Louise Mensch said yesterday on twitter that ‘cis’ is “an offensive term that I don’t recognise”. This inspired the tag #ThingsMoreOffensiveThanCis which is about equal parts hilarious-things-that-aren’t-offensive and really poignant transphobia.
But, I accept that there are people who may not yet have heard the term ‘cis’ and may want an intro. The briefest definition I can give is: Do you know what ‘trans’ means? It’s the opposite of that.
The main reason I’m offended by the constant questioning of ‘cis’ and people calling it an abusive term, is that it suggests that when we talk about gender, cisgender people are automatically ‘normal’, and transgender people are to be singled out. It posits cisgenderism as the default. As many homo- and bisexual people have said over the years to heterosexual people: you’re not normal, you’re just common.
In fact, just about every argument against using ‘cis’ has a homologue in the use of ‘straight’ as the opposite of ‘gay’. If ‘straight’ were to be challenged in any of these ways, it would be seen immediately as homophobic.
These arguments, laid out by CN Lester (and each well-defeated in the space of a tweet) boil down to the following:
1) Cis is a new word and I don’t know it
Well yes. That’s the nature of language, it evolves. You didn’t know what “smartphone” meant ten years ago and yet you’re probably using one now. It’s also not new, having been used since at least 1994 online, and in peer-reviewed work since the late nineties. The reason you don’t recognise it is because you have not been actively involved in debates around gender. Thankfully these discussions are becoming more mainstream now.
2) I don’t ‘identify’ as cis
I have never particularly identified as white but that doesn’t mean that I don’t experience white privilege. I am able to see that my whiteness means that I am not subject to the same racist forces which deny opportunities to people of colour. If you lived in a society where you were regularly being told that you were trans, but did not feel trans, I suspect you would identify strongly as cis. This is again because we have been trained to equate cis with normal. Once you accept that it is not the default state, it becomes easier to identify with this label as a neutral term, without any assumption of shame or pride.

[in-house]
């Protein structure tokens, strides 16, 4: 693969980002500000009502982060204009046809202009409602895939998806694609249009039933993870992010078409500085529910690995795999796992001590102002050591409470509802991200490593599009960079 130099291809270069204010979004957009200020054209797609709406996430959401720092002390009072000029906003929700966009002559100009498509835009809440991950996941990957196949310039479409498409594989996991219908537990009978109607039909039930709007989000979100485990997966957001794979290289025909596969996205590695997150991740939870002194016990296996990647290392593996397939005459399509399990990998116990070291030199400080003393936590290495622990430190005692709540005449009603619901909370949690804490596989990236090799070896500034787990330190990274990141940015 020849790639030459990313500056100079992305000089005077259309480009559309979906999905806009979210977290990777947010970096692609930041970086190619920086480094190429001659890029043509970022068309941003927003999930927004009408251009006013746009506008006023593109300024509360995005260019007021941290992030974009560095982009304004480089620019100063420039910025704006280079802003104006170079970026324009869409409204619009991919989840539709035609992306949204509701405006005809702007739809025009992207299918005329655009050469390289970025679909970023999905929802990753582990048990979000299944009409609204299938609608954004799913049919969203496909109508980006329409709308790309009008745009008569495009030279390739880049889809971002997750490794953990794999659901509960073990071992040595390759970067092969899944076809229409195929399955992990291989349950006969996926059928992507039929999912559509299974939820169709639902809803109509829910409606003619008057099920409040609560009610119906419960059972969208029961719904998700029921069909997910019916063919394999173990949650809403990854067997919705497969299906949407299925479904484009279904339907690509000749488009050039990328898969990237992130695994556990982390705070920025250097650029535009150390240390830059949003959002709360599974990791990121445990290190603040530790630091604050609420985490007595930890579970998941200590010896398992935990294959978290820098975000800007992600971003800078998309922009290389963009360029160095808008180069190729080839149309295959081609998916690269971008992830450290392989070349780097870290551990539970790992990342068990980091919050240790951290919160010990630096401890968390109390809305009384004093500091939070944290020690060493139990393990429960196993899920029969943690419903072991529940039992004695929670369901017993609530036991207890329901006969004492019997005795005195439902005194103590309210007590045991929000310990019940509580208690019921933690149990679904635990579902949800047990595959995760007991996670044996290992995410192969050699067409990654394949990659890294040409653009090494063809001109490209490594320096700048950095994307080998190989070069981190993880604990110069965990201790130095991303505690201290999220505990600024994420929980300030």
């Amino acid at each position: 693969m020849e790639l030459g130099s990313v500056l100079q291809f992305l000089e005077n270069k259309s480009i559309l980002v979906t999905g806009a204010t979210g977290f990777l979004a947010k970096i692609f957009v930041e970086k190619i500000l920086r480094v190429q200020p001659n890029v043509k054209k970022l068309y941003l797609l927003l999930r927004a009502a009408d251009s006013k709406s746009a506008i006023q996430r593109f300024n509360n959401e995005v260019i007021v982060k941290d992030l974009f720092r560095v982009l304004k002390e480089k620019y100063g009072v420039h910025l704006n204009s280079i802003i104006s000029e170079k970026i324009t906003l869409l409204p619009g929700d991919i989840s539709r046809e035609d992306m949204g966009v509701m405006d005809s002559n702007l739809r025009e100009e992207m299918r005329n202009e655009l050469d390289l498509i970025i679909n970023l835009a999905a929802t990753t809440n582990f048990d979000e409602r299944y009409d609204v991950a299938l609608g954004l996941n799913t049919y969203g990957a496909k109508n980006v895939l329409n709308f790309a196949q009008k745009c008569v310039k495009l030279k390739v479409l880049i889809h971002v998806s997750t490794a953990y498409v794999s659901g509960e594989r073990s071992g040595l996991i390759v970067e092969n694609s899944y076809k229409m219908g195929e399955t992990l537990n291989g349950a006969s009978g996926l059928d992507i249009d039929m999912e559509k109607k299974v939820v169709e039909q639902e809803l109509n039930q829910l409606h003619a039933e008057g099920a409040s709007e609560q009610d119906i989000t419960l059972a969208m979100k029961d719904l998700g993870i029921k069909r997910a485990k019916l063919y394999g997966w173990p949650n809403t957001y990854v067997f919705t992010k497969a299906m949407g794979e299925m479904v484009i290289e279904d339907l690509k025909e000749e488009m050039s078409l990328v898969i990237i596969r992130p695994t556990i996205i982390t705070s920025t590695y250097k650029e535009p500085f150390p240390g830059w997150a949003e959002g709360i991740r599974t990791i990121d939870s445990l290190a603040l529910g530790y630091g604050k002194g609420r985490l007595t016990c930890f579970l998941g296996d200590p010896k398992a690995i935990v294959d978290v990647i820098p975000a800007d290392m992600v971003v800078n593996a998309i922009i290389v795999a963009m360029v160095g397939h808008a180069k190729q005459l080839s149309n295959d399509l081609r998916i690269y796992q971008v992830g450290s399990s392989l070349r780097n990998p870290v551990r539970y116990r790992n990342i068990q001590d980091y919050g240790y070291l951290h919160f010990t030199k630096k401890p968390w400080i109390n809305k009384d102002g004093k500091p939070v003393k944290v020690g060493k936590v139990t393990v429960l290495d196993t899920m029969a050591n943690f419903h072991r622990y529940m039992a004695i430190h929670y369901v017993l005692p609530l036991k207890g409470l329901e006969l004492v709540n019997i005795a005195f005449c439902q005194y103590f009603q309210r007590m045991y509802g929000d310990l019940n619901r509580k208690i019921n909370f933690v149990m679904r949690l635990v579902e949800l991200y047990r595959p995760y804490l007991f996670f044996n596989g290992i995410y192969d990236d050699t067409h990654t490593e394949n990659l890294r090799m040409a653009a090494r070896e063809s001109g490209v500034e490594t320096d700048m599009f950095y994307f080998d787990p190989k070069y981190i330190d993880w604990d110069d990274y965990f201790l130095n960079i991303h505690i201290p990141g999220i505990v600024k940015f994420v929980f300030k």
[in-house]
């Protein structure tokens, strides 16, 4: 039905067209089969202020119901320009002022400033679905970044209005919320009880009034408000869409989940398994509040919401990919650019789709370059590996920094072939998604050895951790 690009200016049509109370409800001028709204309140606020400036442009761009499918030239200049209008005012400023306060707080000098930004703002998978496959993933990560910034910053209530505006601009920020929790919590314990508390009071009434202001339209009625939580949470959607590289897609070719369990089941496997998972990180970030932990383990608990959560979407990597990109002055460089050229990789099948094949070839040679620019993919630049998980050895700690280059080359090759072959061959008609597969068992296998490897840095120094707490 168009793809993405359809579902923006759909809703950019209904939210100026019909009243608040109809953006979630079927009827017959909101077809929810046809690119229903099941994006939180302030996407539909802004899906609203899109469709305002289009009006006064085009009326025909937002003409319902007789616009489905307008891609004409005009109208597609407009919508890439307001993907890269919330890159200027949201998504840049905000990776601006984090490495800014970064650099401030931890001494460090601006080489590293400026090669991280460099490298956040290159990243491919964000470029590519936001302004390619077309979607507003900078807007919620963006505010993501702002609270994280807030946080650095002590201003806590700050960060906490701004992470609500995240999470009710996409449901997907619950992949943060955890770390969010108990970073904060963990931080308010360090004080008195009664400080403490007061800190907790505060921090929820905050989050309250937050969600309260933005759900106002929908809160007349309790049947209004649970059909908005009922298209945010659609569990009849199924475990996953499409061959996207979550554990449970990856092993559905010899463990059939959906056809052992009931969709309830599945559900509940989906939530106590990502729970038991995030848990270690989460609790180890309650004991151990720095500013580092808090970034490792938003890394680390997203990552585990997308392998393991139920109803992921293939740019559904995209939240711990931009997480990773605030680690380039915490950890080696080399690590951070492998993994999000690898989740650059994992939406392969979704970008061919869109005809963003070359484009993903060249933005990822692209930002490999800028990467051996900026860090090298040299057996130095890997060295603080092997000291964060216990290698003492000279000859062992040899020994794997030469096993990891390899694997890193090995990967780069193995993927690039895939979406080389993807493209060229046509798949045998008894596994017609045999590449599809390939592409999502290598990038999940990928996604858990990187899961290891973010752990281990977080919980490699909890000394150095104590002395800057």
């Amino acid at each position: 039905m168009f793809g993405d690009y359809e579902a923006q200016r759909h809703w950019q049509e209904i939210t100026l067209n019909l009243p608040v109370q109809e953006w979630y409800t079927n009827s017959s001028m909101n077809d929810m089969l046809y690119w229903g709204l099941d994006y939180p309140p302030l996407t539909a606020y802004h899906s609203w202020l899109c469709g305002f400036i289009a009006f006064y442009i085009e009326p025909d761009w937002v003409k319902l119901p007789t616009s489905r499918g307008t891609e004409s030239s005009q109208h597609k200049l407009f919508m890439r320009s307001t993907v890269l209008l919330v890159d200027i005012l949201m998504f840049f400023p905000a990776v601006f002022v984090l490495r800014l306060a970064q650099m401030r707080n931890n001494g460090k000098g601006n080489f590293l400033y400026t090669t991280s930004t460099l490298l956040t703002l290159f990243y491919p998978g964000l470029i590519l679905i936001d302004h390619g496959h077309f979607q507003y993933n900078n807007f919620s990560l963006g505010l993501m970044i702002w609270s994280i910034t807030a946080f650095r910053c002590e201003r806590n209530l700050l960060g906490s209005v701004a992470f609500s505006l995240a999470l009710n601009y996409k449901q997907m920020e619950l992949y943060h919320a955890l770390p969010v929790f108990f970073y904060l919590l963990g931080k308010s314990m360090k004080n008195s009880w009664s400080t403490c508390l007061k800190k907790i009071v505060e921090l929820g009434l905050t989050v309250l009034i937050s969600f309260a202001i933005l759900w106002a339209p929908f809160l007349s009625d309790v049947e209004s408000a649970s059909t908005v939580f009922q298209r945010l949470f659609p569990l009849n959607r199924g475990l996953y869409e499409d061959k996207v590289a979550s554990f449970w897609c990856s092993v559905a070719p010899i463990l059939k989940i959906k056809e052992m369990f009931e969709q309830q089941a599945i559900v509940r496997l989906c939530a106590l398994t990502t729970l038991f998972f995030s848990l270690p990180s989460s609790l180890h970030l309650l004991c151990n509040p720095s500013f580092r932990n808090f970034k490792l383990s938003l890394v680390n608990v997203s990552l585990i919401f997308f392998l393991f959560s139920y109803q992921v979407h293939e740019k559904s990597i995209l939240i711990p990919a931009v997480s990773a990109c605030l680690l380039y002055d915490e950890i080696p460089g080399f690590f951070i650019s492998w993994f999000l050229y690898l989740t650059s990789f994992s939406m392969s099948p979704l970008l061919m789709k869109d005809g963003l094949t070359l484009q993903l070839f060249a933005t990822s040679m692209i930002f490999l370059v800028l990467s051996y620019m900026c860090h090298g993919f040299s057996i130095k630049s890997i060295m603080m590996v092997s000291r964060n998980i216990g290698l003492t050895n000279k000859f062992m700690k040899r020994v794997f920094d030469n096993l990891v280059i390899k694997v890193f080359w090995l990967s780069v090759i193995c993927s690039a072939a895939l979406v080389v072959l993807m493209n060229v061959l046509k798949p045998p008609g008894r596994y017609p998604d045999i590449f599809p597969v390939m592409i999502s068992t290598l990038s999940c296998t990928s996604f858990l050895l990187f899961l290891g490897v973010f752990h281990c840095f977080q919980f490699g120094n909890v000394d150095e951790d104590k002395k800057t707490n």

3) You shouldn’t label me without my consent
Why not? I’m sure you have no problem with me labelling you as human, as literate, as an English-speaker. The issue with consent here stems from you not liking the concept of cis. Which goes back to wanting it to be the default state which doesn’t require asserting. Whether you personally identify with the label, get a tshirt printed and go out declaring your cis pride is up to you. The fact that you are cis is just that, a statement of fact.
4) Why can’t I say ‘non-trans’?
Because, again, this suggests that ‘non-trans’ is a default state and thus that trans people are abnormal. How about black and non-black; or woman and non-woman? Do those make sense to you?
5) Why can’t I just be a woman/a man?
Because trans people are often denied that opportunity. And I highly doubt you ever identify as just a woman or a man. What about your sexuality? Your politics? Your job? Your relationship status? Your religion? These are all single facets of your identity, and cis is just another one.
It is important that we are able to distinguish characteristics like this in order to be able to discuss them. There is serious, often deadly, discrimination facing many trans people, and that discrimination needs to be dissected and destroyed. In order to do that we need to be able to separate trans peoples’ experience from cis peoples’. Referring to ‘people’ and ‘trans people’ would be hugely othering.
6) It’s all part of your trendy online clique!
As I said in point 1, the word has been around for a long time. But the spread of the internet, forums, blogs and twitter has the specific advantage of helping to level the playing field. Everyone with access to a computer/smartphone and an internet connection (which is not everyone, by a long shot) is able to have their say. Thus the people with the large platforms in traditional media are pulled up when they say offensive things. Things like “cis is an offensive word”.
7) Cis is too hard to explain!
It’s the opposite of trans. If you understand trans then you can explain cis. If you want more, it means someone whose gender identity is the same as the one which was assigned to them at birth.
If you’re into etymology, cis has its roots in Latin; meaning “on this side of”, in comparison with trans meaning “across, on the far side, beyond”.
Really, I can’t think of any reason that someone could be genuinely offended by the term cis, unless they are deeply attached to the idea of trans people being some sort of special kind of sub-set of a given gender. It is simply and literally the antonym of trans. If cis is offensive, then so is trans.
I’m incredibly happy to see how many cis people are standing up now and saying that they recognise the need for this term to become mainstream, and that it is clearly not offensive. I just wish that more of the cis people with the largest platforms would get on board too.
 Being a bit facetious, at the time I went with the ‘don’t understand’ meaning of ‘don’t recognise’ and questioned how someone can be offended by something they don’t understand. I still think it’s a valid point. Go ahead and refuse to recognise a word, but you can’t also be offended by it.